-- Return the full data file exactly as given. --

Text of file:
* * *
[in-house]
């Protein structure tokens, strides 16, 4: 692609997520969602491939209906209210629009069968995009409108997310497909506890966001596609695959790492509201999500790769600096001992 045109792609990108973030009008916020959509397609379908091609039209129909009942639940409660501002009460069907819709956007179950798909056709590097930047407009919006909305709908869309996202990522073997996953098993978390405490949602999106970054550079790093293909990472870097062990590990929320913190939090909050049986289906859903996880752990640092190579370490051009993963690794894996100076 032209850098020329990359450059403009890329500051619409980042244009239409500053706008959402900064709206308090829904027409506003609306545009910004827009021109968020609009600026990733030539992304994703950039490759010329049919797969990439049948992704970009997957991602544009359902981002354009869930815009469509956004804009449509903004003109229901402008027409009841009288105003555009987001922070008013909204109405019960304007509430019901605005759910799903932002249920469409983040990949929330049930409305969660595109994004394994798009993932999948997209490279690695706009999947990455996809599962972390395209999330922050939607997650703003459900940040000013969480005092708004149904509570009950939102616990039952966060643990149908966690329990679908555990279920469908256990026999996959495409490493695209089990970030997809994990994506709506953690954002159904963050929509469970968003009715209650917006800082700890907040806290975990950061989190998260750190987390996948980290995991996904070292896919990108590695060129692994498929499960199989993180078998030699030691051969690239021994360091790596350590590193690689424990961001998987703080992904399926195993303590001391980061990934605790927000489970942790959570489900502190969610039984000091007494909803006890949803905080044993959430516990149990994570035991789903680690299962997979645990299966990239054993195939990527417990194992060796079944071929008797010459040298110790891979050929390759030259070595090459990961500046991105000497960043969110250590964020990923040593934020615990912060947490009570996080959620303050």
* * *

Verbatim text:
[in-house]
């Protein structure tokens, strides 16, 4: 692609997520969602491939209906209210629009069968995009409108997310497909506890966001596609695959790492509201999500790769600096001992 045109792609990108973030009008916020959509397609379908091609039209129909009942639940409660501002009460069907819709956007179950798909056709590097930047407009919006909305709908869309996202990522073997996953098993978390405490949602999106970054550079790093293909990472870097062990590990929320913190939090909050049986289906859903996880752990640092190579370490051009993963690794894996100076 032209850098020329990359450059403009890329500051619409980042244009239409500053706008959402900064709206308090829904027409506003609306545009910004827009021109968020609009600026990733030539992304994703950039490759010329049919797969990439049948992704970009997957991602544009359902981002354009869930815009469509956004804009449509903004003109229901402008027409009841009288105003555009987001922070008013909204109405019960304007509430019901605005759910799903932002249920469409983040990949929330049930409305969660595109994004394994798009993932999948997209490279690695706009999947990455996809599962972390395209999330922050939607997650703003459900940040000013969480005092708004149904509570009950939102616990039952966060643990149908966690329990679908555990279920469908256990026999996959495409490493695209089990970030997809994990994506709506953690954002159904963050929509469970968003009715209650917006800082700890907040806290975990950061989190998260750190987390996948980290995991996904070292896919990108590695060129692994498929499960199989993180078998030699030691051969690239021994360091790596350590590193690689424990961001998987703080992904399926195993303590001391980061990934605790927000489970942790959570489900502190969610039984000091007494909803006890949803905080044993959430516990149990994570035991789903680690299962997979645990299966990239054993195939990527417990194992060796079944071929008797010459040298110790891979050929390759030259070595090459990961500046991105000497960043969110250590964020990923040593934020615990912060947490009570996080959620303050």